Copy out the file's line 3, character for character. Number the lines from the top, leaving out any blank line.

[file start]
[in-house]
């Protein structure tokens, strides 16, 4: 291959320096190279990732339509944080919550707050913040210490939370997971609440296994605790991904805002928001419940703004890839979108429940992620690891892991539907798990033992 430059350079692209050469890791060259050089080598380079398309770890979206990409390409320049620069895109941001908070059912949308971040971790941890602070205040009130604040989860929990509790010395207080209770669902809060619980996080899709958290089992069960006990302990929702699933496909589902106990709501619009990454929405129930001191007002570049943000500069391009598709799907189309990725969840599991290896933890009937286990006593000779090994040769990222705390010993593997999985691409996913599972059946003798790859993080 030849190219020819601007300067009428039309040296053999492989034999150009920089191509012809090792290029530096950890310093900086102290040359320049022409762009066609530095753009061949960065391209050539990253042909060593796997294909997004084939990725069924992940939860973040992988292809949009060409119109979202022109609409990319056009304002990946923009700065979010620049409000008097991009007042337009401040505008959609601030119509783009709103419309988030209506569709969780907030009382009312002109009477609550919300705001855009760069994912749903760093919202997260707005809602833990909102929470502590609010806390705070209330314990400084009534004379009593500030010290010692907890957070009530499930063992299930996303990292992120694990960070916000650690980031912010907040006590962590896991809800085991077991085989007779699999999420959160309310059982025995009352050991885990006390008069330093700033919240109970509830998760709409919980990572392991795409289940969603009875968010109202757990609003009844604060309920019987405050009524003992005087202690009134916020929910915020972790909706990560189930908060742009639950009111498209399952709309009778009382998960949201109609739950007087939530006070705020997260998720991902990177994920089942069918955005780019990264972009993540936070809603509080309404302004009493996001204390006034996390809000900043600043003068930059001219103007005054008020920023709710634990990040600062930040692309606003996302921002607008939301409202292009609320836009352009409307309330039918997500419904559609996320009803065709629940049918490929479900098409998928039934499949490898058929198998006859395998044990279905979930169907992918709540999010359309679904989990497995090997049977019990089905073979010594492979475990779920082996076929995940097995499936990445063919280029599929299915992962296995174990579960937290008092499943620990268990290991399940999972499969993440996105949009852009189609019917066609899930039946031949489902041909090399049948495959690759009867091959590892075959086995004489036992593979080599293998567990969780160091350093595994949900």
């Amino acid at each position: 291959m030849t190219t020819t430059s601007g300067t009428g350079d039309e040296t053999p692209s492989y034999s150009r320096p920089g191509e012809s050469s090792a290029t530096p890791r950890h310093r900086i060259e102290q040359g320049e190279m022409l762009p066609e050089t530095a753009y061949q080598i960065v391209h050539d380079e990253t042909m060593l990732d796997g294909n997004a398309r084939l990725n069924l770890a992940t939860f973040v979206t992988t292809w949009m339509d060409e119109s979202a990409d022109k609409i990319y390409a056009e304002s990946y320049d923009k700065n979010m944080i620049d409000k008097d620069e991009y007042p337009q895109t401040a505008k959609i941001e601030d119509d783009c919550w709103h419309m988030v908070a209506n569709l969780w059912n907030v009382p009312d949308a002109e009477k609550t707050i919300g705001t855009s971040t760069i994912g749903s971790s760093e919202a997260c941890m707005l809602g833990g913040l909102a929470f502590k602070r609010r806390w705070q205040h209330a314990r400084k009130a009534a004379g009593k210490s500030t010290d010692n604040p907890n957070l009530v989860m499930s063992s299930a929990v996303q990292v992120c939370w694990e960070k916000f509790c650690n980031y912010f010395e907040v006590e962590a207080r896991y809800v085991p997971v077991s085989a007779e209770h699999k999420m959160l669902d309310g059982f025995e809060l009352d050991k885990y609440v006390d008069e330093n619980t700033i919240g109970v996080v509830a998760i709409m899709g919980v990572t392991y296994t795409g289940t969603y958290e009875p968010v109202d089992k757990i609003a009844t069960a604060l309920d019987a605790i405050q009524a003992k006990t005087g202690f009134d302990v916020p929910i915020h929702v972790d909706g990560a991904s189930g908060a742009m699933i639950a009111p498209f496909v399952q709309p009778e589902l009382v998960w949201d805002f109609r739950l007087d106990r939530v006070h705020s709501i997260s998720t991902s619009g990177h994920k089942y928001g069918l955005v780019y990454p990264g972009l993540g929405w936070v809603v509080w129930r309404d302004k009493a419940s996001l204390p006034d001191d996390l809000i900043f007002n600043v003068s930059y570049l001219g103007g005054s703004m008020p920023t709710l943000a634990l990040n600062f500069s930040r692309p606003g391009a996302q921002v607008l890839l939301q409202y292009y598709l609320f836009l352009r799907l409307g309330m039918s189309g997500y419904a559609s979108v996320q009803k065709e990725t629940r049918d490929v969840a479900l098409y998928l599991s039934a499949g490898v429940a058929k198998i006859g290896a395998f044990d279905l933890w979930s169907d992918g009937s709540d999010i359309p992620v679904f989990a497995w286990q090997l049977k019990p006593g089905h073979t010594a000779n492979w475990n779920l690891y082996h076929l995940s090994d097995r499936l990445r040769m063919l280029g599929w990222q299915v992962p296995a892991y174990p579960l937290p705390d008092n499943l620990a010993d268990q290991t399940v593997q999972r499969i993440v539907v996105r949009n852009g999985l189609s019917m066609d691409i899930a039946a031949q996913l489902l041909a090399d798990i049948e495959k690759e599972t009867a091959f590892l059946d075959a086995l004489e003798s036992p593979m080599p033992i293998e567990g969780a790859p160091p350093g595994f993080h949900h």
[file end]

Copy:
């Amino acid at each position: 291959m030849t190219t020819t430059s601007g300067t009428g350079d039309e040296t053999p692209s492989y034999s150009r320096p920089g191509e012809s050469s090792a290029t530096p890791r950890h310093r900086i060259e102290q040359g320049e190279m022409l762009p066609e050089t530095a753009y061949q080598i960065v391209h050539d380079e990253t042909m060593l990732d796997g294909n997004a398309r084939l990725n069924l770890a992940t939860f973040v979206t992988t292809w949009m339509d060409e119109s979202a990409d022109k609409i990319y390409a056009e304002s990946y320049d923009k700065n979010m944080i620049d409000k008097d620069e991009y007042p337009q895109t401040a505008k959609i941001e601030d119509d783009c919550w709103h419309m988030v908070a209506n569709l969780w059912n907030v009382p009312d949308a002109e009477k609550t707050i919300g705001t855009s971040t760069i994912g749903s971790s760093e919202a997260c941890m707005l809602g833990g913040l909102a929470f502590k602070r609010r806390w705070q205040h209330a314990r400084k009130a009534a004379g009593k210490s500030t010290d010692n604040p907890n957070l009530v989860m499930s063992s299930a929990v996303q990292v992120c939370w694990e960070k916000f509790c650690n980031y912010f010395e907040v006590e962590a207080r896991y809800v085991p997971v077991s085989a007779e209770h699999k999420m959160l669902d309310g059982f025995e809060l009352d050991k885990y609440v006390d008069e330093n619980t700033i919240g109970v996080v509830a998760i709409m899709g919980v990572t392991y296994t795409g289940t969603y958290e009875p968010v109202d089992k757990i609003a009844t069960a604060l309920d019987a605790i405050q009524a003992k006990t005087g202690f009134d302990v916020p929910i915020h929702v972790d909706g990560a991904s189930g908060a742009m699933i639950a009111p498209f496909v399952q709309p009778e589902l009382v998960w949201d805002f109609r739950l007087d106990r939530v006070h705020s709501i997260s998720t991902s619009g990177h994920k089942y928001g069918l955005v780019y990454p990264g972009l993540g929405w936070v809603v509080w129930r309404d302004k009493a419940s996001l204390p006034d001191d996390l809000i900043f007002n600043v003068s930059y570049l001219g103007g005054s703004m008020p920023t709710l943000a634990l990040n600062f500069s930040r692309p606003g391009a996302q921002v607008l890839l939301q409202y292009y598709l609320f836009l352009r799907l409307g309330m039918s189309g997500y419904a559609s979108v996320q009803k065709e990725t629940r049918d490929v969840a479900l098409y998928l599991s039934a499949g490898v429940a058929k198998i006859g290896a395998f044990d279905l933890w979930s169907d992918g009937s709540d999010i359309p992620v679904f989990a497995w286990q090997l049977k019990p006593g089905h073979t010594a000779n492979w475990n779920l690891y082996h076929l995940s090994d097995r499936l990445r040769m063919l280029g599929w990222q299915v992962p296995a892991y174990p579960l937290p705390d008092n499943l620990a010993d268990q290991t399940v593997q999972r499969i993440v539907v996105r949009n852009g999985l189609s019917m066609d691409i899930a039946a031949q996913l489902l041909a090399d798990i049948e495959k690759e599972t009867a091959f590892l059946d075959a086995l004489e003798s036992p593979m080599p033992i293998e567990g969780a790859p160091p350093g595994f993080h949900h």